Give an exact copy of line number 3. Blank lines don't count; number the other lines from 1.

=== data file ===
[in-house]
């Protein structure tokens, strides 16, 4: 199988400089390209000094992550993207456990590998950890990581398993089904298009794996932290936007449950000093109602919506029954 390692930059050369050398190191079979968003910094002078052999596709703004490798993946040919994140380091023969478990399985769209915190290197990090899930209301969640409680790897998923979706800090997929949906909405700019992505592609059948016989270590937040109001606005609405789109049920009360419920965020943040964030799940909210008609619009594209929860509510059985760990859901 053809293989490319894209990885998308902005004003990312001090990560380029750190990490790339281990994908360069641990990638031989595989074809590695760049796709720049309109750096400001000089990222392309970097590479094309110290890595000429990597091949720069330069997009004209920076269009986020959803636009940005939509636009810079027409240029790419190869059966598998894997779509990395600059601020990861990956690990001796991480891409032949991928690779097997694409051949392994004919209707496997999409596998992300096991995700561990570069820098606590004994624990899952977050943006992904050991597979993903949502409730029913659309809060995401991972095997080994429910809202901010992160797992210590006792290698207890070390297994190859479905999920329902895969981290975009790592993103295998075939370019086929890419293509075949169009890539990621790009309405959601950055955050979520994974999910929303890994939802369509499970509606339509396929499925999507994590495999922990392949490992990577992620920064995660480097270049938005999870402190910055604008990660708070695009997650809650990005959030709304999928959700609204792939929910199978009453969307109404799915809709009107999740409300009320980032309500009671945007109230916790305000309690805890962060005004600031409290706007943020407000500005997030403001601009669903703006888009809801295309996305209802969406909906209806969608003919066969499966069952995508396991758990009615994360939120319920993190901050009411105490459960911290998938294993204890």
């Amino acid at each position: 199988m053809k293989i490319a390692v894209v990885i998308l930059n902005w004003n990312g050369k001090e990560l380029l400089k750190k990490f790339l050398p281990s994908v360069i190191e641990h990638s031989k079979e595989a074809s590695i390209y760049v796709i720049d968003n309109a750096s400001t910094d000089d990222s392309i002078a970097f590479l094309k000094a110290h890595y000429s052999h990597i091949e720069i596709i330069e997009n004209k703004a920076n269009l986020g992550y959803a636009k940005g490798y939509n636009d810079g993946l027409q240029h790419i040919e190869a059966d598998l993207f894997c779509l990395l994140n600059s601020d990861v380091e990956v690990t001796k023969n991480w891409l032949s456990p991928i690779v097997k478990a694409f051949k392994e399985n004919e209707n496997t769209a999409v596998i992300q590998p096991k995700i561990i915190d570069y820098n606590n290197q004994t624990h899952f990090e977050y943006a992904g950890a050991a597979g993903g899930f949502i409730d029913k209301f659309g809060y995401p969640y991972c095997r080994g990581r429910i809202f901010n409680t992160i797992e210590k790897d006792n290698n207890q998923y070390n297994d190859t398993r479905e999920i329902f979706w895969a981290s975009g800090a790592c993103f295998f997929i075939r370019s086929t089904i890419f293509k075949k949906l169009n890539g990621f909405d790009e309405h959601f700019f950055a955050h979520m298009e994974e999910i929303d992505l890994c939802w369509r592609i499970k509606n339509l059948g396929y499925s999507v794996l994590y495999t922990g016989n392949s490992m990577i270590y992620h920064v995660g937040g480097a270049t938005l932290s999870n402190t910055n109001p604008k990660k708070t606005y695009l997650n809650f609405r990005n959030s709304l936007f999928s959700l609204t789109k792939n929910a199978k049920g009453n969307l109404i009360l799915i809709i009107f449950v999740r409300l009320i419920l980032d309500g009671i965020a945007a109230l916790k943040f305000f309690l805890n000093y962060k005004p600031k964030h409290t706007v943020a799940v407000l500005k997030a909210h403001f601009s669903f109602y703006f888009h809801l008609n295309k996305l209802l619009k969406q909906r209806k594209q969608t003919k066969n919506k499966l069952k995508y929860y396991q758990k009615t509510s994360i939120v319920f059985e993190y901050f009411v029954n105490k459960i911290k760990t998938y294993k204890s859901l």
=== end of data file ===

């Amino acid at each position: 199988m053809k293989i490319a390692v894209v990885i998308l930059n902005w004003n990312g050369k001090e990560l380029l400089k750190k990490f790339l050398p281990s994908v360069i190191e641990h990638s031989k079979e595989a074809s590695i390209y760049v796709i720049d968003n309109a750096s400001t910094d000089d990222s392309i002078a970097f590479l094309k000094a110290h890595y000429s052999h990597i091949e720069i596709i330069e997009n004209k703004a920076n269009l986020g992550y959803a636009k940005g490798y939509n636009d810079g993946l027409q240029h790419i040919e190869a059966d598998l993207f894997c779509l990395l994140n600059s601020d990861v380091e990956v690990t001796k023969n991480w891409l032949s456990p991928i690779v097997k478990a694409f051949k392994e399985n004919e209707n496997t769209a999409v596998i992300q590998p096991k995700i561990i915190d570069y820098n606590n290197q004994t624990h899952f990090e977050y943006a992904g950890a050991a597979g993903g899930f949502i409730d029913k209301f659309g809060y995401p969640y991972c095997r080994g990581r429910i809202f901010n409680t992160i797992e210590k790897d006792n290698n207890q998923y070390n297994d190859t398993r479905e999920i329902f979706w895969a981290s975009g800090a790592c993103f295998f997929i075939r370019s086929t089904i890419f293509k075949k949906l169009n890539g990621f909405d790009e309405h959601f700019f950055a955050h979520m298009e994974e999910i929303d992505l890994c939802w369509r592609i499970k509606n339509l059948g396929y499925s999507v794996l994590y495999t922990g016989n392949s490992m990577i270590y992620h920064v995660g937040g480097a270049t938005l932290s999870n402190t910055n109001p604008k990660k708070t606005y695009l997650n809650f609405r990005n959030s709304l936007f999928s959700l609204t789109k792939n929910a199978k049920g009453n969307l109404i009360l799915i809709i009107f449950v999740r409300l009320i419920l980032d309500g009671i965020a945007a109230l916790k943040f305000f309690l805890n000093y962060k005004p600031k964030h409290t706007v943020a799940v407000l500005k997030a909210h403001f601009s669903f109602y703006f888009h809801l008609n295309k996305l209802l619009k969406q909906r209806k594209q969608t003919k066969n919506k499966l069952k995508y929860y396991q758990k009615t509510s994360i939120v319920f059985e993190y901050f009411v029954n105490k459960i911290k760990t998938y294993k204890s859901l």